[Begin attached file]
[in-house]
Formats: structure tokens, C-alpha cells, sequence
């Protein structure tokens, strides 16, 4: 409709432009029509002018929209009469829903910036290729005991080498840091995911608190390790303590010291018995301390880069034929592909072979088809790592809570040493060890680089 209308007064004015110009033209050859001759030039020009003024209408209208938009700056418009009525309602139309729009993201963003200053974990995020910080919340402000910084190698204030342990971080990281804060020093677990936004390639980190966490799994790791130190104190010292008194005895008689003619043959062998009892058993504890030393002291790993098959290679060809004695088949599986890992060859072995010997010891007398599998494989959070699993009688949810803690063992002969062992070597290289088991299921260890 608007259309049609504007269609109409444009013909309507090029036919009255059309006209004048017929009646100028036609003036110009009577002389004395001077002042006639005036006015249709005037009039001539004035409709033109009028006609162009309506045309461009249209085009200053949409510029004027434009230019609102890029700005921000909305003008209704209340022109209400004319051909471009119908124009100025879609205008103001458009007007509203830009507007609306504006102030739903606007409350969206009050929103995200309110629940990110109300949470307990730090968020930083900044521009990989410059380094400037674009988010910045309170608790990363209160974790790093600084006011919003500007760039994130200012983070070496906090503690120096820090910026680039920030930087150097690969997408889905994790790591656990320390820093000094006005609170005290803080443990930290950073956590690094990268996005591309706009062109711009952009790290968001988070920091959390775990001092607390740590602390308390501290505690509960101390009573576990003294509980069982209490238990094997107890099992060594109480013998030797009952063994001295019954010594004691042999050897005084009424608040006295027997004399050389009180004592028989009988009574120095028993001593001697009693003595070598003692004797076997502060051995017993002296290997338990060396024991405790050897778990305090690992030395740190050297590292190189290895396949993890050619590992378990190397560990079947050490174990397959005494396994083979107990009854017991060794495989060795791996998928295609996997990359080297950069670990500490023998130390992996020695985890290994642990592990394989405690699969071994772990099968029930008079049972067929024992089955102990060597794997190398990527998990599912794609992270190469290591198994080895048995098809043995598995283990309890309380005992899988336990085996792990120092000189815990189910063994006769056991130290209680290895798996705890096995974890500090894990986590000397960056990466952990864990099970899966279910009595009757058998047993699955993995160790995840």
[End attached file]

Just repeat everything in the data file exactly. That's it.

[in-house]
Formats: structure tokens, C-alpha cells, sequence
């Protein structure tokens, strides 16, 4: 409709432009029509002018929209009469829903910036290729005991080498840091995911608190390790303590010291018995301390880069034929592909072979088809790592809570040493060890680089 209308007064004015110009033209050859001759030039020009003024209408209208938009700056418009009525309602139309729009993201963003200053974990995020910080919340402000910084190698204030342990971080990281804060020093677990936004390639980190966490799994790791130190104190010292008194005895008689003619043959062998009892058993504890030393002291790993098959290679060809004695088949599986890992060859072995010997010891007398599998494989959070699993009688949810803690063992002969062992070597290289088991299921260890 608007259309049609504007269609109409444009013909309507090029036919009255059309006209004048017929009646100028036609003036110009009577002389004395001077002042006639005036006015249709005037009039001539004035409709033109009028006609162009309506045309461009249209085009200053949409510029004027434009230019609102890029700005921000909305003008209704209340022109209400004319051909471009119908124009100025879609205008103001458009007007509203830009507007609306504006102030739903606007409350969206009050929103995200309110629940990110109300949470307990730090968020930083900044521009990989410059380094400037674009988010910045309170608790990363209160974790790093600084006011919003500007760039994130200012983070070496906090503690120096820090910026680039920030930087150097690969997408889905994790790591656990320390820093000094006005609170005290803080443990930290950073956590690094990268996005591309706009062109711009952009790290968001988070920091959390775990001092607390740590602390308390501290505690509960101390009573576990003294509980069982209490238990094997107890099992060594109480013998030797009952063994001295019954010594004691042999050897005084009424608040006295027997004399050389009180004592028989009988009574120095028993001593001697009693003595070598003692004797076997502060051995017993002296290997338990060396024991405790050897778990305090690992030395740190050297590292190189290895396949993890050619590992378990190397560990079947050490174990397959005494396994083979107990009854017991060794495989060795791996998928295609996997990359080297950069670990500490023998130390992996020695985890290994642990592990394989405690699969071994772990099968029930008079049972067929024992089955102990060597794997190398990527998990599912794609992270190469290591198994080895048995098809043995598995283990309890309380005992899988336990085996792990120092000189815990189910063994006769056991130290209680290895798996705890096995974890500090894990986590000397960056990466952990864990099970899966279910009595009757058998047993699955993995160790995840």